March 1st, 2006

New Theory on School Shootings, Game Addiction & Everything Else

So GP is clearing out his Inbox the other day (checks, people, where are the checks?), when what do we come across, but a new, um...theory.

The author - we know him only as Larry (and would strongly prefer to keep it that way) - writes that he found GamePolitics "...while researching Jack Thompson. I noted your entries on game regulation and school violence correlated to video game play. Thompson is RIGHT ABOUT CORRELATION BUT WRONG ON CAUSATION."

"The content of games is not the cause of the violence but they can be correlated because of a little known problem with human physiology. The problem is the game playing or computer workstation. Violence and user suicides are being caused by exposure to Subliminal Distraction..."

The author refers readers to this site for more information. Regarding the Red Lake, MN school shooting, his theory is that:

"The Redlake shooter... placed a second monitor near his computer so he could watch movies... That placed a source of repeating detectable movement in his peripheral vision. While he used the computer he could subliminally detect 'threat movement' to cause a peripheral vision reflex... That exposure is Subliminal Distraction and will eventually cause the mental break. It, not the game content, is responsible for the violence."

According to the author, this theory explains many things, from the famous flight of the "Runaway Bride" Jennifer Wilbanks to the 1994 crash of a B-52 bomber. MMO addiction can also apparently be attributed to subliminal detection. In the case of the so-called Everquest addiction of actor Ben Stein's son Tommy, the author recounts his aha! moment:

"It was the fall of 2002... I was resting, watching 48 Hours... I saw the problem I had been attempting to research being featured on the program... They were calling it the Sony Everquest Addiction Problem. I was stunned."

"...Ben Stein was interviewed and the program moved to... his son's room. The boy sat there, his back to the camera... There it was on the boy's right side. A big glass box sat a foot or two from his right shoulder, against the wall. It was about half full of water... I saw that the glass box was a lighted aquarium... I was sure that I had seen enough. I had confirmation the Sony Everquest addiction problem was also my research problem."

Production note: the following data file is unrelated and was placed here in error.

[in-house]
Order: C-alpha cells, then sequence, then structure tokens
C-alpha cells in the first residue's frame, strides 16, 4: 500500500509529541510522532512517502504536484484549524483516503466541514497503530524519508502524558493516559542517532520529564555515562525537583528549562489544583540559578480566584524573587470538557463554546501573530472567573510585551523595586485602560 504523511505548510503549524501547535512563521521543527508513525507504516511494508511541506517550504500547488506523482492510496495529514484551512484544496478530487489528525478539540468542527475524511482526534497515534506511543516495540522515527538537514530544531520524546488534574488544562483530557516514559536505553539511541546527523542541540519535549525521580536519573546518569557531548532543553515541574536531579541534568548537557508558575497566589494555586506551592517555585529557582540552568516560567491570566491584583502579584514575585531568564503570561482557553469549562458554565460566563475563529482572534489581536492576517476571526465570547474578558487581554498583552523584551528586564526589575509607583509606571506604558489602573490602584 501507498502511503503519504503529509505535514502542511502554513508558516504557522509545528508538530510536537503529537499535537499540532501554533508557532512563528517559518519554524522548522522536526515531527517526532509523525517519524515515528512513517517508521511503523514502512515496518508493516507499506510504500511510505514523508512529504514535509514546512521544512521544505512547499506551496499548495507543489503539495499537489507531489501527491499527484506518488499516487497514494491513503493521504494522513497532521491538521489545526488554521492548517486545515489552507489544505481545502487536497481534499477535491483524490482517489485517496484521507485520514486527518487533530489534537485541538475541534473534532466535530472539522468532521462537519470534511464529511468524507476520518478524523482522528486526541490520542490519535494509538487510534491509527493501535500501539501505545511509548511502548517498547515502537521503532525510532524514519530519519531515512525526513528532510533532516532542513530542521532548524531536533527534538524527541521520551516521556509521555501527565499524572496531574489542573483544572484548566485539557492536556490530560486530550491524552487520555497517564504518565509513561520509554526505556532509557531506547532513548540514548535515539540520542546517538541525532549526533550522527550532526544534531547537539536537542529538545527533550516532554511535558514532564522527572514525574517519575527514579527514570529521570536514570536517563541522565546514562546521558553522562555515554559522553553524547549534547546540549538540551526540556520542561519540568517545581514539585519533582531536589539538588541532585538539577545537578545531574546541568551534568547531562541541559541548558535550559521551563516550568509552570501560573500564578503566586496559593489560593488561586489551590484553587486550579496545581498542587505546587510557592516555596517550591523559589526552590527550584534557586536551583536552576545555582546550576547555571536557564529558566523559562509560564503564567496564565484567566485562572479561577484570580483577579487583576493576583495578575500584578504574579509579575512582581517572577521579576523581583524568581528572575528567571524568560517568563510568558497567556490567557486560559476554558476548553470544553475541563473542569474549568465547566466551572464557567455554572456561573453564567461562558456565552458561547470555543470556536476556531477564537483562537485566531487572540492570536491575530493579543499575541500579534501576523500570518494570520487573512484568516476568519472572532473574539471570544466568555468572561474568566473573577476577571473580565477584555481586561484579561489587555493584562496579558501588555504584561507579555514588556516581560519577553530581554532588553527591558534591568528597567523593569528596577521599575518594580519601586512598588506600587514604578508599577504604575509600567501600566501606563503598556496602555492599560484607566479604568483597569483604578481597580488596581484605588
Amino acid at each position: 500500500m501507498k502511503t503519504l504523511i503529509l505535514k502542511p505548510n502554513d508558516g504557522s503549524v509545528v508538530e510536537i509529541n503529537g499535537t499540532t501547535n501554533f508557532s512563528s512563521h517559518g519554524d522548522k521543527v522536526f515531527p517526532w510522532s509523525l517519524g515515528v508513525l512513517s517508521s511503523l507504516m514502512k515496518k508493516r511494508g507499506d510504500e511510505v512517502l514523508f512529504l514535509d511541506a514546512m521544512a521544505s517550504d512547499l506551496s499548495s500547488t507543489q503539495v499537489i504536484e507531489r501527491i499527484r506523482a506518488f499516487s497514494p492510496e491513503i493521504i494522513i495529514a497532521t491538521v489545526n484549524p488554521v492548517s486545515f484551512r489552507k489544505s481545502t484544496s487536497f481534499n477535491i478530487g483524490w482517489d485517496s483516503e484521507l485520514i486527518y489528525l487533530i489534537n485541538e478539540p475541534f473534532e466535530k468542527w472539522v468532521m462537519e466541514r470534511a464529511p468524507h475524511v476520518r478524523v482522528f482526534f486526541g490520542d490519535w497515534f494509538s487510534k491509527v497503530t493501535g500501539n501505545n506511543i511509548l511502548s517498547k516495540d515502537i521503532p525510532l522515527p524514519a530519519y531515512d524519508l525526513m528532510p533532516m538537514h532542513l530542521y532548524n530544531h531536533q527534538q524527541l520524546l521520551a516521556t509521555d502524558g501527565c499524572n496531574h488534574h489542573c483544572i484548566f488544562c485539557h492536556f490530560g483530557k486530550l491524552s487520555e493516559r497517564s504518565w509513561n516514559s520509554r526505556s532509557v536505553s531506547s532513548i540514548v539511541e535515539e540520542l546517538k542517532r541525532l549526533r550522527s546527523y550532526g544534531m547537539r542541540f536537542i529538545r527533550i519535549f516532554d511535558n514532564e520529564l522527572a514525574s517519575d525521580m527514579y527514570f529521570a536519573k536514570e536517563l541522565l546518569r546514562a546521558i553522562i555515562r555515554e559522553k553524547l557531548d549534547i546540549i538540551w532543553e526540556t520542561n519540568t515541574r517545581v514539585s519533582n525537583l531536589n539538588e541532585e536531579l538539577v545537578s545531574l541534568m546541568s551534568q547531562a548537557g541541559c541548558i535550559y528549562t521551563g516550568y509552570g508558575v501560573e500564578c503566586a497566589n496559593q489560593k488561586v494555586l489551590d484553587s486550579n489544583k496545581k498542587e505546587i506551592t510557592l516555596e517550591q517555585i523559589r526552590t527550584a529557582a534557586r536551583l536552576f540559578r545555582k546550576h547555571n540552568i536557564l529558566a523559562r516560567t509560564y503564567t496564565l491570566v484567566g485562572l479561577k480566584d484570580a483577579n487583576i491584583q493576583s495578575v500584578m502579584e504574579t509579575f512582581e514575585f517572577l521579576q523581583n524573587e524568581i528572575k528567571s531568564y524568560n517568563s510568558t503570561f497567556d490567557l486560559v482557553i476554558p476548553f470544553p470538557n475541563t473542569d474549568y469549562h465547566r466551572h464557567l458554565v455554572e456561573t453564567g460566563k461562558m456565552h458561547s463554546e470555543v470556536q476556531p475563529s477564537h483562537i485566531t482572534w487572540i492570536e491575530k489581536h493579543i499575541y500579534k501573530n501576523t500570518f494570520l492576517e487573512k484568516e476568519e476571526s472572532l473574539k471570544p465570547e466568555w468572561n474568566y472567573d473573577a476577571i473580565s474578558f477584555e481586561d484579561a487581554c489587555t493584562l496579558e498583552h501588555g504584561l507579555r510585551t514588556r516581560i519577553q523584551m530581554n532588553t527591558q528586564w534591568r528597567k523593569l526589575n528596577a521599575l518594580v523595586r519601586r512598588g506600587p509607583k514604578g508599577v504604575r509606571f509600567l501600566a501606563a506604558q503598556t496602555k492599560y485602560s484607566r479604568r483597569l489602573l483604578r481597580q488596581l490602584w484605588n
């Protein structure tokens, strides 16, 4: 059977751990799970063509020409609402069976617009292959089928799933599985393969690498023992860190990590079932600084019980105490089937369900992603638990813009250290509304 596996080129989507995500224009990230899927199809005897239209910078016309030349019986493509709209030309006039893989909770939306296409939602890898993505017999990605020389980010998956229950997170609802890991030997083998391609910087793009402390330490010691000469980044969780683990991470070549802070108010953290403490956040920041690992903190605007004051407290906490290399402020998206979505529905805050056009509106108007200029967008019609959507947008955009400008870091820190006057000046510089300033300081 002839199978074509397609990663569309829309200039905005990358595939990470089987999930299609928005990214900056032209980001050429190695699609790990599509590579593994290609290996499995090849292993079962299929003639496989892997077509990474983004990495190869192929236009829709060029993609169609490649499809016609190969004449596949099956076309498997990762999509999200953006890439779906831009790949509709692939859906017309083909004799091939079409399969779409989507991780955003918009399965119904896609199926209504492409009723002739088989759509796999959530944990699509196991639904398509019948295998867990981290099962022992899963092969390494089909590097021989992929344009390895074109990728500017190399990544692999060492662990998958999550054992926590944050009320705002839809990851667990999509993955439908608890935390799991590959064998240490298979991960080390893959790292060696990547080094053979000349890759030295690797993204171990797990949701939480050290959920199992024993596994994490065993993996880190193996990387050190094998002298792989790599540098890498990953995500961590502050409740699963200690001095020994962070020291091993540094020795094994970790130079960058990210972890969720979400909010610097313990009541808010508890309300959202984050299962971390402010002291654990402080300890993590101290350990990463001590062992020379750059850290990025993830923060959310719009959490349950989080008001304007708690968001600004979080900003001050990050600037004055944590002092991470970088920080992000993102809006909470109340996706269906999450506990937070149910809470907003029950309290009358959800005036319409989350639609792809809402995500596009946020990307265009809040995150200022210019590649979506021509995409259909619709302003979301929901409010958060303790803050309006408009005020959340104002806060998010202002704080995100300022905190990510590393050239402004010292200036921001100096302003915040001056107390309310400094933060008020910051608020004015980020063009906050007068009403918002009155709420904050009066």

GP: MMO addiction proven by an aquarium. It was so simple. Who knew?

GameCloud Interview with New Video Game Lobbyist

John Callaham over at GameCloud is back with another of his insightful interviews. This time, John speaks with Stuart Spencer, recently hired as a Washington, D.C. lobbyist for the Interactive Entertainment Merchants Association (IEMA) and Video Software Dealers Association (VSDA).

Be sure to read the whole article on the GameCloud site. Here are a few juicy morsels from Stuart Spencer to whet your appetite:

"I am here to ensure that retailers have a voice in the debate and a place at the table. Numerous issues are hitting them at once - piracy, restrictions on marketing, calls for censorship. Attacks on the industry, especially during an election year, will likely increase. IEMA and VSDA are sending a clear signal to lawmakers that they intend to be engaged at every level, state and federal."

"It's important to note that out of the 60 potential bills considered around the country last year just a couple passed... In many ways, the work they have done at the state level previously has made my job easier because the subjects of violent video games, censorship and voluntary ratings systems is much more commonly appreciated than just a few years ago."
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Industry Insider Offers View on Political Landscape

GP loves hearing from that rarest of birds - a video game business insider who actually dares to break ranks and advocate that the sluggish game industry try new tactics to win hearts and minds.

Hence, we refer you to a terrific op-ed in today's GameDAILY Biz. Jayson Hill, former PR guy for Infogrames/Atari, Hasbro and the Classic Gaming Expo.

Hill's main points?

"The video game industry has recently been pummeled with a rash of legislative attempts to place vague restrictions on the games that may be made and sold... the industry has used conventional weapons and tactics to fight back for too long. It is time to reevaluate our adversary and adjust our tactics accordingly."
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